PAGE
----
The recent “bomb cyclone” that struck the northeast region caused dangerous drops in temperatures across the five boroughs. Nowhere was this extreme weather event felt more dramatically than within NYCHA developments, where nearly half of all boilers are beyond their useful life and many developments are forced to rely on ineffective temporary boilers to provide heat and hot water.
The hundreds of thousands of individuals and families who call public housing home should not be forced to suffer in the cold. Our office has received numerous complaints from residents of NYCHA developments across the borough. When seeking answers on when new boilers would be installed NYCHA advised my office in a meeting on January 18, 2018, that their hands were tied by the procurement process, contrary to recent statements by City Hall. That is no comfort to a family forced to live in a frigid apartment on the coldest days of the year.
I know that the chronic lack of heat and hot water in NYCHA housing is an emergency. Formally declaring a state of emergency is a common sense act and the morally correct action NYCHA can take to streamline the procurement process. Such a declaration would allow your agency to jump-start the procurement process and install much-needed, permanent boilers that are already in the pipeline at a swifter pace.
Further, if some aspect of Federal law hinders the emergency procurement process, it is incumbent upon City Hall, with all its resources at its disposal, to take action and build coalitions for change, not to throw up its hands.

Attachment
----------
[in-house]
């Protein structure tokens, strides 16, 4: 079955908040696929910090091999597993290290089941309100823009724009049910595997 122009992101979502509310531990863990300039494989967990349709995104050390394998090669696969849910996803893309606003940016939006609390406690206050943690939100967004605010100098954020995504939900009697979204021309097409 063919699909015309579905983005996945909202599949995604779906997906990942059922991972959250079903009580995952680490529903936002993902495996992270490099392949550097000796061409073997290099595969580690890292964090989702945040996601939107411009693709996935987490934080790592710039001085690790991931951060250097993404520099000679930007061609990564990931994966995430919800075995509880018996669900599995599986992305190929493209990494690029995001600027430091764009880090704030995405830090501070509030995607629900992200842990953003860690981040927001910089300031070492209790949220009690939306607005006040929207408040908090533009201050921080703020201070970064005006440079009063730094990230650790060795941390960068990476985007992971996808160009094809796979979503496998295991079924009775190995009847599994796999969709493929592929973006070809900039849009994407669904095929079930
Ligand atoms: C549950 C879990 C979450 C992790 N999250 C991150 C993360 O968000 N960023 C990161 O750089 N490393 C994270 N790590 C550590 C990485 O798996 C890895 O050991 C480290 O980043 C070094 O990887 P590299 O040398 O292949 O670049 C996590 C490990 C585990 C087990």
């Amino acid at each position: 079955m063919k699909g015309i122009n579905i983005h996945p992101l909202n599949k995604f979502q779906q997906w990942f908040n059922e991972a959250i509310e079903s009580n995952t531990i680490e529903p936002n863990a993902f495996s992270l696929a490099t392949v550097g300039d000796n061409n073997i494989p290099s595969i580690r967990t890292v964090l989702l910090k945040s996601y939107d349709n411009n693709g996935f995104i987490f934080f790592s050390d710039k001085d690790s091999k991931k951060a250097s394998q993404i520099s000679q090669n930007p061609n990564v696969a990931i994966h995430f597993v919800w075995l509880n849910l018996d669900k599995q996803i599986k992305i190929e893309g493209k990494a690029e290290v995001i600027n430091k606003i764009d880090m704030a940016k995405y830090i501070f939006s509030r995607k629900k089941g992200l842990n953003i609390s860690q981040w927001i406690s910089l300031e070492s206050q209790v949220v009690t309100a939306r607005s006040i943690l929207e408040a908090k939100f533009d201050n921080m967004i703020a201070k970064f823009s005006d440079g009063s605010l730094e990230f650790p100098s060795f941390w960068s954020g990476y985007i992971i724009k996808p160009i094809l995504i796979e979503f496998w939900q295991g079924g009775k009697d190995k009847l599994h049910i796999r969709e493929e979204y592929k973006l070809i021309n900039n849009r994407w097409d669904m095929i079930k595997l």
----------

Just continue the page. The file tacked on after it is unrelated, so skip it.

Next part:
The process to replace boilers in NYCHA developments takes far too long, and does not reflect the urgent need for these critical repairs. For example, the Patterson Houses in The Bronx have been forced to subsist using inadequate temporary boilers since 2011. NYCHA has not even begun the RFP process to replace these boilers, which means that even in a best-case scenario new boilers will be years away. The recent extreme weather event showed us just how vulnerable temporary boilers are to very low temperatures, and we have no reason not to expect similar extreme weather in the future. NYCHA tenants should not have to wait a decade for the basic human right of reliable heat and hot water.
We must act to cut red tape during this time of severe crisis. While the recent announcement of some new funding for boilers is a step in the right direction, the situation remains an emergency, and NYCHA has told our office that red tape ties their hands. An emergency must be declared.
We would not accept this kind of behavior from a private landlord. NYCHA tenants are entitled to warm apartments, just like anyone else.
Treating this situation as the true disaster it is will help provide heat to families faster, and your agency should declare an emergency immediately and show leadership in cutting the red tape at any and all levels of government, that NYCHA has stated deprives residents of adequate heat.